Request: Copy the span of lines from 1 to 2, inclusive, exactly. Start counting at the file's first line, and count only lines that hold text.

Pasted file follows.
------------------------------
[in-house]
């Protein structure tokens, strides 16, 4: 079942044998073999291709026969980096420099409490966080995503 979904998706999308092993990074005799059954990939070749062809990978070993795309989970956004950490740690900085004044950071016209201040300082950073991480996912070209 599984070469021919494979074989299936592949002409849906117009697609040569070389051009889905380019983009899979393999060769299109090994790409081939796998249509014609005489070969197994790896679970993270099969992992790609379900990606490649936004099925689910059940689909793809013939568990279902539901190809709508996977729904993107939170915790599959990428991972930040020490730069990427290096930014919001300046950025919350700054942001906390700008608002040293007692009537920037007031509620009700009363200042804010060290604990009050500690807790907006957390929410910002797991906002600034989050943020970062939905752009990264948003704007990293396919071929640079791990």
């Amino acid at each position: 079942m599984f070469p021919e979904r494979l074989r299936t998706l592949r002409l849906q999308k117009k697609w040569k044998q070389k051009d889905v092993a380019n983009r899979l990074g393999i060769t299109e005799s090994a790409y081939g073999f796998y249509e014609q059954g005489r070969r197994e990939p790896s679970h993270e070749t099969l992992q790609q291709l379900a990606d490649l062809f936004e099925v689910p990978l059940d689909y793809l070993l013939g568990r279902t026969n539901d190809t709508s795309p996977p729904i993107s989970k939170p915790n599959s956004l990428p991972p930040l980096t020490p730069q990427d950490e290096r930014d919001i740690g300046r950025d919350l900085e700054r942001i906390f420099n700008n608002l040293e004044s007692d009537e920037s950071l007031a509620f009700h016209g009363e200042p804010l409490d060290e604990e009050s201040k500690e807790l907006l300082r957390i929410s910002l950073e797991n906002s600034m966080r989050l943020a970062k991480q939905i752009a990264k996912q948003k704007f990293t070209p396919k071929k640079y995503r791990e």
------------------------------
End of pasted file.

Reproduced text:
[in-house]
């Protein structure tokens, strides 16, 4: 079942044998073999291709026969980096420099409490966080995503 979904998706999308092993990074005799059954990939070749062809990978070993795309989970956004950490740690900085004044950071016209201040300082950073991480996912070209 599984070469021919494979074989299936592949002409849906117009697609040569070389051009889905380019983009899979393999060769299109090994790409081939796998249509014609005489070969197994790896679970993270099969992992790609379900990606490649936004099925689910059940689909793809013939568990279902539901190809709508996977729904993107939170915790599959990428991972930040020490730069990427290096930014919001300046950025919350700054942001906390700008608002040293007692009537920037007031509620009700009363200042804010060290604990009050500690807790907006957390929410910002797991906002600034989050943020970062939905752009990264948003704007990293396919071929640079791990």